Shades of History

We don’t get to choose the history we inherit; nor do we get to choose the legacies our ancestors leave. For all the bright spots in history, there’s no shortage of gaps and dark periods. Many stories have been covered up or forgotten. One of those often overlooked histories is the rich tradition of African-Americans in the Hudson Valley. Unearthing that history demands looking at the painful, history of slavery in the region. 

The narrative of northern states has often been one of freedom and liberation. Classic a story as it may be, it’s incomplete. To my surprise, I found out that the very same area where we fought the revolutionary war was “the very same area [that] had thousands of enslaved persons until the 1820s.” When I heard this, I thought, why isn’t anyone telling this story?

Tashae giving the tour for the first time.

If you know the city of Newburgh, then you probably know its proud connection to George Washington and the town’s role in the Revolutionary War. It is an incredibly rich history, but is it the whole story?

Thanks to Tashae Smith, a Newburgh native and recent graduate of Manhattanville College, we can state for certain that it is not. Tashae worked with history professor Colin Morris on a project that takes people on a tour through the African-American history of Newburgh.

While I did not get to talk with Tashae directly, the pride Colin has in his student was unmistakable. Anybody wanting to hear this story can do so at Tashae and Colin’s workshop, Out of Washington’s Shadow: An African-American History Tour of Newburgh, on day one of THV’s summer institute Building Community with Place-Based Learning, July 25-27, in Hyde Park.

Colin has been teaching American history, focusing on the 18th and 19th century, for 18 years at Manhattanville College. In all his years of teaching he said he’s never seen such a remarkable, substantive project. “There are gaps,” he says about history, “you have to dig past some of the most obvious and prominent records.” This workshop will showcase how Tashae undertook this project, from initial research to the permanent installation of five historical markers in the City of Newburgh. Remarkably, this is the first formal acknowledgment of hundreds of years of African-American presence in the city.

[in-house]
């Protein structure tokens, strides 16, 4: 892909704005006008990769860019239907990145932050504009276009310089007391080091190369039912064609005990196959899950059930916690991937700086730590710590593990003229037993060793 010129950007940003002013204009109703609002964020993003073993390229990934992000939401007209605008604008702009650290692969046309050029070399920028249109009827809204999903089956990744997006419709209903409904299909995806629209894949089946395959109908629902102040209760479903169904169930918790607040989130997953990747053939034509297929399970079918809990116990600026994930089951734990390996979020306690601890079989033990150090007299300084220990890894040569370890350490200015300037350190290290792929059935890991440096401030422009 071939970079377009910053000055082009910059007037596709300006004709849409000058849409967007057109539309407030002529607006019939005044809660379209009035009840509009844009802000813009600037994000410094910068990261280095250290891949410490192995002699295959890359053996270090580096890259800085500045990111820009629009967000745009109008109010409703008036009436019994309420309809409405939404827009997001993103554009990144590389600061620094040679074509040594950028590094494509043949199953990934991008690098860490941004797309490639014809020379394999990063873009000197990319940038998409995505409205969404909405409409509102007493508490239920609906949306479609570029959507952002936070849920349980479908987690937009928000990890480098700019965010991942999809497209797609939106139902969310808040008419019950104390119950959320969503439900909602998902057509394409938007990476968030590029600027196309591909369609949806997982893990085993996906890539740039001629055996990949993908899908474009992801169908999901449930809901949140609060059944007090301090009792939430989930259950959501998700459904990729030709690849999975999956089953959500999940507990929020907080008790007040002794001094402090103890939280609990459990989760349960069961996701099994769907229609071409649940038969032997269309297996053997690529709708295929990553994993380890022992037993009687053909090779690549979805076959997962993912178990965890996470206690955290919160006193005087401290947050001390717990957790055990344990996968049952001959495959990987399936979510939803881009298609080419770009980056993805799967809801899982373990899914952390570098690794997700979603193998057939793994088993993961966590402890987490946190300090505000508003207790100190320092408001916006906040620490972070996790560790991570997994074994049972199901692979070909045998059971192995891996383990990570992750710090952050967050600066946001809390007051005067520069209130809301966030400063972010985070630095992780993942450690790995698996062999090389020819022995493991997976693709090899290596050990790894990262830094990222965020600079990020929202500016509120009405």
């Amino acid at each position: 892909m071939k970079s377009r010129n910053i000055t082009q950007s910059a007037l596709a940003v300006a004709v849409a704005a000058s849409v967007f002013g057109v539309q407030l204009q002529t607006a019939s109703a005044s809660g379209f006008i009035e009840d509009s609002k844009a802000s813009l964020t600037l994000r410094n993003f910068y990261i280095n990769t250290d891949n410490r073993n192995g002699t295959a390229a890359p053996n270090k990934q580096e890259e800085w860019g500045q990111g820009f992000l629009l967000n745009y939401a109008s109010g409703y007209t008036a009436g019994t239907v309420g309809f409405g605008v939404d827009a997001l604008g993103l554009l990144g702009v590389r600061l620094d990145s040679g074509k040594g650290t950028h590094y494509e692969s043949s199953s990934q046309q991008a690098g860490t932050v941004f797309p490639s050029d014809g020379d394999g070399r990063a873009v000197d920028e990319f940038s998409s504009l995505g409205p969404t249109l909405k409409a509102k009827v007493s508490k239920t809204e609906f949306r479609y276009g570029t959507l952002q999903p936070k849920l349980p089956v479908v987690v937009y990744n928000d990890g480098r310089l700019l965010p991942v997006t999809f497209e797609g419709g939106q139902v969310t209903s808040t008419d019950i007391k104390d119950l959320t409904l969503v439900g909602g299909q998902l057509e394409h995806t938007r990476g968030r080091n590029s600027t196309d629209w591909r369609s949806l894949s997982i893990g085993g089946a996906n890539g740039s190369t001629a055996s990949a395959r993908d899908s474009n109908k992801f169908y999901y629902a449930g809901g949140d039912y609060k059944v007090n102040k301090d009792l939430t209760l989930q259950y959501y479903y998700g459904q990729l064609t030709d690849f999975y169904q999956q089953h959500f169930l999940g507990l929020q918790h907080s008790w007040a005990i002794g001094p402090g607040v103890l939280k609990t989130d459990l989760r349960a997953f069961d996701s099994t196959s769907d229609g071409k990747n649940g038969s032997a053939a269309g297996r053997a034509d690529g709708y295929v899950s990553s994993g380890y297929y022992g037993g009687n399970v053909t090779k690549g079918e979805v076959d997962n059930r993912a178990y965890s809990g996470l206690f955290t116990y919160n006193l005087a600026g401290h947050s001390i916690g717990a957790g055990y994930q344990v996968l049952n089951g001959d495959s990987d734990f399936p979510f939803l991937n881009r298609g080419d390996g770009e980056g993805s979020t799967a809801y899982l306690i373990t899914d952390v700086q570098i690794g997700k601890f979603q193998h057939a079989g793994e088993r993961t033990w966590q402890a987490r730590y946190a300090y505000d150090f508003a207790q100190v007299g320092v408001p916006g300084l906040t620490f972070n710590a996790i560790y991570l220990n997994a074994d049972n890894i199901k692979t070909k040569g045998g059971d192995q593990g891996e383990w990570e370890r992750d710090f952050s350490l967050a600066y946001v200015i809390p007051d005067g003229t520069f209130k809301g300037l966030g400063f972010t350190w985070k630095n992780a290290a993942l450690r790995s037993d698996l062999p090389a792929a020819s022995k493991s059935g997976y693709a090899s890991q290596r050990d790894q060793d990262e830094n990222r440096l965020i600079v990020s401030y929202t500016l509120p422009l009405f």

In addition to telling stories of Newburgh’s African-American past, Tashae and Colin will talk about how we can do this type of historical research in our own communities and they will specifically describe the “challenge of trying to excavate the history of oppressed people.” It is, of course, difficult because their history was not intended to be preserved. The search requires resourcefulness and reliance on descendants, but that doesn’t mean this kind of research is for a special type of person. Anyone who likes to ask questions can uncover history. It’s worth asking yourself, how much do you really know about your history? Is it the whole story?

Colin and Tashae will also present oral history interviews and video clips from the African-American history tour. They are eager to share the exciting history Tashae uncovered in Newburgh and would like to make it available to everyone, especially children. Colin notes that many students have the experience of visiting Washington’s Headquarters State Historic Site, and asks, “Why not take this tour instead?” For him, it’s important that young people learn this history early on. Colin says it doesn’t have to be “the same old, same old,” history. There are other stories to be told, and you have the opportunity to hear this one first-hand and then pass it on!

Learn more about the Valley’s African-American history at the institute’s closing session,  A Sculptor’s Rain Garden: Honoring the Enslaved Africans of Philipse Manor Hall featuring sculptor Vinnie Bagwell and storyteller Ty Gray-EL.  Read more about the rain garden.

Matthew Thorenz, a librarian in Orange County, has researched African-Americans posted to the Newburgh area during the Revolutionary War. For example, History as Mystery: Jabez Jolley, Revolutionary War Drummer and  Substitutes, Servants & Soldiers: Black Presence at New Windsor.

Kelly Escarcega is a recent graduate of John Brown University in Arkansas. She is spending the summer with THV as part of the National Park Service Academy, Student Conservation Association, and AmeriCorps.